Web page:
Indexed on: 18 Feb '12Published on: 18 Feb '12Published in: Nurse Education Today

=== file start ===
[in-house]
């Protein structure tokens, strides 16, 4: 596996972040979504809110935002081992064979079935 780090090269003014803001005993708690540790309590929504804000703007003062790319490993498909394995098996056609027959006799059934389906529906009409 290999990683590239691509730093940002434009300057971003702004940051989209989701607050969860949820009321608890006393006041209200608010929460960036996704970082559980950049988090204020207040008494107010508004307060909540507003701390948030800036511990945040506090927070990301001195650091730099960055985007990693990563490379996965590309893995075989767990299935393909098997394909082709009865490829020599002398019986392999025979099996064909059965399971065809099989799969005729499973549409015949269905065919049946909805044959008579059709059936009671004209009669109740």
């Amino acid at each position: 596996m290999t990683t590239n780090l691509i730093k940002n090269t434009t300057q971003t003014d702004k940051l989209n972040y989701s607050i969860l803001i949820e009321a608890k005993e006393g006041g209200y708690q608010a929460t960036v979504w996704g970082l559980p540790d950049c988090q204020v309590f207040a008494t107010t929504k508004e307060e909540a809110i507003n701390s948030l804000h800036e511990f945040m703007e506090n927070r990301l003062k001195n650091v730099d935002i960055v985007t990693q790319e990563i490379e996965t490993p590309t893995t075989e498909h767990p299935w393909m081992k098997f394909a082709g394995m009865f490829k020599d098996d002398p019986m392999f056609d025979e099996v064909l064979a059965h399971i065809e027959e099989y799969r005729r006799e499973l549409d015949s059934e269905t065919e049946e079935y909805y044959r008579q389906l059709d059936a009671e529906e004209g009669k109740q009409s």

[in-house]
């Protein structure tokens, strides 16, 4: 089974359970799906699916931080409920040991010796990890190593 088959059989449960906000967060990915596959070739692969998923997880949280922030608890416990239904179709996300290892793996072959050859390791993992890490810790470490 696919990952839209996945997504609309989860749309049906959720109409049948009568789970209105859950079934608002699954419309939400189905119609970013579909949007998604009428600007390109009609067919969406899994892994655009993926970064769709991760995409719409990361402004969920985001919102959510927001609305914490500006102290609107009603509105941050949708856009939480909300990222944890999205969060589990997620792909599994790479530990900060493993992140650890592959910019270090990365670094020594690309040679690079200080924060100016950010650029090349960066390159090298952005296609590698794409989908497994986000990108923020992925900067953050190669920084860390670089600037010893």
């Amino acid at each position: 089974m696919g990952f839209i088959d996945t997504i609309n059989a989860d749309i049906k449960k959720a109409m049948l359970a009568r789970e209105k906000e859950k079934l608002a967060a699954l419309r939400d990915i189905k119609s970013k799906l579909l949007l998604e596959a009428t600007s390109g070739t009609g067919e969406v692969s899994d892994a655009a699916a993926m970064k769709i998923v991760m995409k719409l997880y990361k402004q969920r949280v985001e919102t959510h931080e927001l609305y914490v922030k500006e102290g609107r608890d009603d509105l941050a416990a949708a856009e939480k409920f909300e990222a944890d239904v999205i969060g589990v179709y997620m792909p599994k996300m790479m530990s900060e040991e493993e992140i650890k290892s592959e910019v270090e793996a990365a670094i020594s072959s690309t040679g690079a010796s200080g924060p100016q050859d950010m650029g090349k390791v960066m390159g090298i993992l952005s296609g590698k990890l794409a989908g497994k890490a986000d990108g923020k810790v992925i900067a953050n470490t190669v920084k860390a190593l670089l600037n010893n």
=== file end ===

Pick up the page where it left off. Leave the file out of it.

There is an abundance of literature documenting the shortage of nurse faculty, both in Australia and internationally. This shortage has repercussions for the next generation of nurses, contributes to the overall nursing workforce shortage, and holds implications for the development of nursing research and continued practice development. The literature suggests a multitude of factors contributing to the shortage, including the ageing of current nurse faculty, and an undersupply of doctorally prepared nurses to take their place. To date, most nurse academics come from a clinical background with little preparation for the complex faculty role; despite this there is little exploration of their experiences transitioning to academia. The limited available evidence suggests that this new role may be accompanied by feelings of uncertainty, anxiety and isolation associated with changed responsibilities, an emphasis on scholarly activities and teaching, and the unique culture of the academic environment. The aim of this paper is to provide a critical review of the literature, identify issues relevant to the nurse faculty shortage and provide direction for further research.